AMD has three paths open to you. Go old school and find an older Phenom II CPU, go new and get one of the FX CPU's, or go for the integrated graphics and get an APU. The Phenom II parts are older with a more traditional design and are quickly being phased out by AMD. These are becoming a little more difficult to find and they are designed for the AM3 socket, though they are backwards compatible with AM3+. The FX CPU's are new and are replacing the Phenom II's. These CPU's use a very different "Module" based design where two CPU cores are partially independent but share a few resources. These are designed for AM3+ sockets and AMD is developing future CPU's for AM3+. The Llano APU's are basically a Phenom II CPU and Radeon graphics card on one chip. This makes them perfect for many people as they get reasonable graphics performance without the need for a dedicated add-in graphics card. These are designed for socket FM1 and are not compatible with AM3/AM3+ sockets, they are also going to be replaced by the upcoming FM2 APU's where backwards compatibility is not known.

If you want to go Phenom II, keep what you've got but replace the motherboard with Asus M5A97 PRO 970. This is a bit higher end and is compatible with AM3 and AM3+ CPU's should you later decide to upgrade. It is also larger and more spread out than the one you've chose. This is a good board for people who will not be using Crossfire or SLI.

If you want to go FX, keep the Asus motherboard I chose above. Alternatively, if you think you will want to use Crossfire or SLI, go for the ASUS Sabertooth 990FX. The Sabertooth is designed for multiple graphics cards and is designed for gamers who overclock and push their PC's. You can pair that with the AMD FX-4 4100 Black Edition 4 Core 3.6Ghz, AMD FX-6 6100 Black Edition 6 Core 3.3Ghz, or the AMD Bulldozer FX-8 8120 3.1Ghz.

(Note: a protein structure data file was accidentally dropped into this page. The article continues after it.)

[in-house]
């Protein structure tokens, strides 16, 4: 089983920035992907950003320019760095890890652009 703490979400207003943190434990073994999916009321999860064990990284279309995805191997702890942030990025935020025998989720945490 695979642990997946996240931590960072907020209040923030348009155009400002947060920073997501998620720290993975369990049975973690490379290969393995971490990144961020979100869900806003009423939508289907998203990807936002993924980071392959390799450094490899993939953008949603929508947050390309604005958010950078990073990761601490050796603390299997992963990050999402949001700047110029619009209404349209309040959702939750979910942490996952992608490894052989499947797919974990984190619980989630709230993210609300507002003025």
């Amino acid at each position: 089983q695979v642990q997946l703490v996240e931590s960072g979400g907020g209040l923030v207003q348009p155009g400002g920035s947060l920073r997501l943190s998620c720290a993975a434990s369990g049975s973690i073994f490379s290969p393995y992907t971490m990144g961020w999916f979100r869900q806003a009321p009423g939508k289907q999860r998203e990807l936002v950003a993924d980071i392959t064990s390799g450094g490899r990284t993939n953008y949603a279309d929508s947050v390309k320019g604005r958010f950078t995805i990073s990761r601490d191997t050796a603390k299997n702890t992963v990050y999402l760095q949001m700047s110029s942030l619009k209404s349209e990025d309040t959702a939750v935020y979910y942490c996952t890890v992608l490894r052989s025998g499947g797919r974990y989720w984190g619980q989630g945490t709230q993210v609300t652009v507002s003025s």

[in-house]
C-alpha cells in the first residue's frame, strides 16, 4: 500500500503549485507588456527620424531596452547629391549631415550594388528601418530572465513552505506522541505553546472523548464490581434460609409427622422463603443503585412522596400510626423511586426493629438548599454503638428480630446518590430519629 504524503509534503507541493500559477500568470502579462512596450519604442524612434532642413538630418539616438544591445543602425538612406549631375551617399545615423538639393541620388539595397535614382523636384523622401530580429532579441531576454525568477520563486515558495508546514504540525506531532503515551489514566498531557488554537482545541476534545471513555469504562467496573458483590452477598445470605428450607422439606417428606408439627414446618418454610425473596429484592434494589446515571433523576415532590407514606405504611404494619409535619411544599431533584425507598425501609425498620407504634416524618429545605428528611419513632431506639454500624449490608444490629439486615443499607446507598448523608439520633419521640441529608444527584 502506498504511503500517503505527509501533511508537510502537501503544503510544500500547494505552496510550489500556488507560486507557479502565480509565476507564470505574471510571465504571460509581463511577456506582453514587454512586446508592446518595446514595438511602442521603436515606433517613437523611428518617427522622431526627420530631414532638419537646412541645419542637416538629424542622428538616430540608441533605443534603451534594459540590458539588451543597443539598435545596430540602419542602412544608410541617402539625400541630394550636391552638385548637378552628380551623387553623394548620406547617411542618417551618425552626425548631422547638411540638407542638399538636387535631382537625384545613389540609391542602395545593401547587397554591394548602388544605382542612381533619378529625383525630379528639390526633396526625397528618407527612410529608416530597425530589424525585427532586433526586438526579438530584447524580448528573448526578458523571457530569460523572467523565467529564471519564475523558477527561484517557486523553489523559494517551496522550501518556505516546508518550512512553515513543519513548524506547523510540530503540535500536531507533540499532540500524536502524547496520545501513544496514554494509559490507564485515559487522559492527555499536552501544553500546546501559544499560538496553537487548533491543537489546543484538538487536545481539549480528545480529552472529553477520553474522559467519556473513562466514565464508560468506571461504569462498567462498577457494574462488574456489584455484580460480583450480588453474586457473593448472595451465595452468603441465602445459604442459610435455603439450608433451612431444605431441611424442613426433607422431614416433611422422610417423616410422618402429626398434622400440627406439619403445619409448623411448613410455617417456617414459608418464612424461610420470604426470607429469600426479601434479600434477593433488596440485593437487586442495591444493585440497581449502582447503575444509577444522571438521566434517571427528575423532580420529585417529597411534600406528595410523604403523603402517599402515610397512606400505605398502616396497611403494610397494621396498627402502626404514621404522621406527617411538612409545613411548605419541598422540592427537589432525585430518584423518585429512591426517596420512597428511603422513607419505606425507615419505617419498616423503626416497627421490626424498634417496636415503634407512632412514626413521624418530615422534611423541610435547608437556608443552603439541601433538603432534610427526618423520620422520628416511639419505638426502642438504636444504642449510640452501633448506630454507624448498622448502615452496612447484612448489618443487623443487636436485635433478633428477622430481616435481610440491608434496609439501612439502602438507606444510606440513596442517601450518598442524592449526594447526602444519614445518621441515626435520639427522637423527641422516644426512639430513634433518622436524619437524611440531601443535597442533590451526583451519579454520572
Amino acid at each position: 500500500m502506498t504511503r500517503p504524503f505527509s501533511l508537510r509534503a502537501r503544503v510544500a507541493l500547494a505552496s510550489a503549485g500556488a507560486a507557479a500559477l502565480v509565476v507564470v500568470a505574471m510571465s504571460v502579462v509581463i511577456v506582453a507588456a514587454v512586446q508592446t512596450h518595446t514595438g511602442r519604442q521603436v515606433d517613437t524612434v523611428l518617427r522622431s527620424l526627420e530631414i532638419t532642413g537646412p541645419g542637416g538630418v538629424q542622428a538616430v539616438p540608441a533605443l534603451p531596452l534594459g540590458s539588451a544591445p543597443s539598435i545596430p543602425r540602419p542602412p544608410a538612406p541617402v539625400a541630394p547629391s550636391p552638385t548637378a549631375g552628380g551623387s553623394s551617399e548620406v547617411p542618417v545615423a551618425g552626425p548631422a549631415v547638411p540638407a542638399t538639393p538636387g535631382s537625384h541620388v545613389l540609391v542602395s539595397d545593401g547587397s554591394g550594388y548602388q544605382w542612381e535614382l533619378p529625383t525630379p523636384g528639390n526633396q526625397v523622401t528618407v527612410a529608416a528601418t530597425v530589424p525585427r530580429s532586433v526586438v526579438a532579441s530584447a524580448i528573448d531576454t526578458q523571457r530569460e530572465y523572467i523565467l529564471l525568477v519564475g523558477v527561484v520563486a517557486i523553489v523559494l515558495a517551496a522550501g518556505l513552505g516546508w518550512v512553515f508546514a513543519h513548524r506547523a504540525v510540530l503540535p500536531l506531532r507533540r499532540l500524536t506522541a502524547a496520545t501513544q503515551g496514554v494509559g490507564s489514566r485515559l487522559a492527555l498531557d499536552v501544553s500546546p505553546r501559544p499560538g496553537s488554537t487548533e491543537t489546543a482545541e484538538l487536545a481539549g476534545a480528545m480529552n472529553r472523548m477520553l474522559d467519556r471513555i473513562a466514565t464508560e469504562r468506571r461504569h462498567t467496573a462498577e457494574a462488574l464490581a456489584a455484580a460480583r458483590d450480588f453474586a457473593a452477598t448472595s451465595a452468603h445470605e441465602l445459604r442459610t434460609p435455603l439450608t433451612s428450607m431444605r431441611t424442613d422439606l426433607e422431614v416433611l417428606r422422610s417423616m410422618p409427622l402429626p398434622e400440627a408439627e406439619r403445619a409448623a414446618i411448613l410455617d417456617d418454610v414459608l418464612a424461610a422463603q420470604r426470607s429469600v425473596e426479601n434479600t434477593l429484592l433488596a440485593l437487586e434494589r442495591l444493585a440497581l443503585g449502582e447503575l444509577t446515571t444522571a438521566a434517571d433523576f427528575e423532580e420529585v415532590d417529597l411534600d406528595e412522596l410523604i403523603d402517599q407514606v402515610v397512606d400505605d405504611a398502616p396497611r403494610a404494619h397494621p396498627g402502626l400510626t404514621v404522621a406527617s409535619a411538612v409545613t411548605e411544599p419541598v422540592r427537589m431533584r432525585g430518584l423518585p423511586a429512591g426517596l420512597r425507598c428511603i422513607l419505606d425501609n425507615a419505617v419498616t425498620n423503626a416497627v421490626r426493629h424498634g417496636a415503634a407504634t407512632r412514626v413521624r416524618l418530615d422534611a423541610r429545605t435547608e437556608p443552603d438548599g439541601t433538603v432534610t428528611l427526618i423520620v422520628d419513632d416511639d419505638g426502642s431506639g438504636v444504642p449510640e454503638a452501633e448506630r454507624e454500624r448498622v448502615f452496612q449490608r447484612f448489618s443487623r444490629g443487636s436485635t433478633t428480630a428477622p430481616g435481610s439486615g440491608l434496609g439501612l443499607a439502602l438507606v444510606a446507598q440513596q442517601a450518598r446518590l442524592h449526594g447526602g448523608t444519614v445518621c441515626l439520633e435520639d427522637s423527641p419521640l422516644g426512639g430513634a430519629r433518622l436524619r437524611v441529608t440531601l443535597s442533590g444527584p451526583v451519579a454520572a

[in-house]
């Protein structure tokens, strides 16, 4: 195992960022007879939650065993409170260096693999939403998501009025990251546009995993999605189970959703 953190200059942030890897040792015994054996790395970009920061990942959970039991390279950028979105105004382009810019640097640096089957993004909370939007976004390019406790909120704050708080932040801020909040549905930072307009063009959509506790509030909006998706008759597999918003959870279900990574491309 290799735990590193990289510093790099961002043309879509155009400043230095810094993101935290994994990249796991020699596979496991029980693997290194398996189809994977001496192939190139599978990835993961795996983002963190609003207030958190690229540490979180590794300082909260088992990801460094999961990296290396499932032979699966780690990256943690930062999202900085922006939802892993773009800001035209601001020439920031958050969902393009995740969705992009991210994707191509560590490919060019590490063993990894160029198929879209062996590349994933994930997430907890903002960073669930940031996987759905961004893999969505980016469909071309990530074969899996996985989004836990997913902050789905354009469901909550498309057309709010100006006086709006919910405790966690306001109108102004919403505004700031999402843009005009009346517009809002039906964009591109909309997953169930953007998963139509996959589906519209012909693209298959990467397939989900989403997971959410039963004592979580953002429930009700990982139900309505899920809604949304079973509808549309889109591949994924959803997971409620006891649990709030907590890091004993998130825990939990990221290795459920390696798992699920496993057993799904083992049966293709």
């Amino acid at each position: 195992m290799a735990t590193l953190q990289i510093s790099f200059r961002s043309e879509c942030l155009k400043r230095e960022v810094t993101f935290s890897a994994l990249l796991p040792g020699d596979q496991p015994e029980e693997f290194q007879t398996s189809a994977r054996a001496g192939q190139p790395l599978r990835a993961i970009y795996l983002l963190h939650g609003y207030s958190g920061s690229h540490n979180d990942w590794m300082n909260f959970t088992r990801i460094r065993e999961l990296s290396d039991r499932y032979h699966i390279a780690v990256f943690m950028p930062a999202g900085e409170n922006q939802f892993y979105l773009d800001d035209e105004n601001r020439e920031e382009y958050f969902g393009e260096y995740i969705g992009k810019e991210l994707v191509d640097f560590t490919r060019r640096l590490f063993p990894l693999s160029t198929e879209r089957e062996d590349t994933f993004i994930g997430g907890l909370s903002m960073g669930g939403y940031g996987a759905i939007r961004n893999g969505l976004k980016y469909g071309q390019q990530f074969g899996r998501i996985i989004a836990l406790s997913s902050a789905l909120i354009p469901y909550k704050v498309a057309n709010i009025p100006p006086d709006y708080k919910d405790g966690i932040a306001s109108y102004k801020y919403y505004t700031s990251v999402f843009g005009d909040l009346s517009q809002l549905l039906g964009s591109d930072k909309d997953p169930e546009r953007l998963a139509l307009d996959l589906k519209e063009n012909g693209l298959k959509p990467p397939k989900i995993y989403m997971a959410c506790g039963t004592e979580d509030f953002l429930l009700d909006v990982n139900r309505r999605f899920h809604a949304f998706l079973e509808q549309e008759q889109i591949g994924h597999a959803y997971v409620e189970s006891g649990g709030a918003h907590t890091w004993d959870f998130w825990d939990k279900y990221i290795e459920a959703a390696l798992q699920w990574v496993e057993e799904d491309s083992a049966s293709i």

If you want to go the APU route, the AMD Llano A8-3850 2.90GHz APU paired with the Gigabyte GA-A75-D3H A75 would be good. You can still use a dedicated add-in graphics card, but if you are going to do that, it would make more sense to go Phenom II or FX. The graphics on this APU is similar to that of a Radeon 6550.

Unless you're overclocking, you don't need RAM that fast, in fact, you need to go and specifically tell your motherboard to operate your RAM at overclock speeds to get maximum benefit out of that RAM. You can get the Corsair 8GB (2x4GB) DDR3 1600MHz.

3939.png

 


#3 DJBPace07

DJBPace07

  • BC Advisor
  • 4,869 posts
  • OFFLINE
  •  
  • Gender:Male
  • Local time:01:48 AM

Posted 21 April 2012 - 11:50 AM

Gigabyte is decent, but there are a number of good brands for motherboards. I do prefer Asus because of their UEFI BIOS. All motherboards will do a good job, but it is not really the manufacturer that matters past a certain point, but the chipset. The AMD 970 chipset is great for office and gamers who don't want to use Crossfire or SLI, but if you do use those features a 990FX really is best. ASRock is great for budget brands, but you have to be careful with them as they have a wide quality control margin.

3939.png

 





0 user(s) are reading this topic

0 members, 0 guests, 0 anonymous users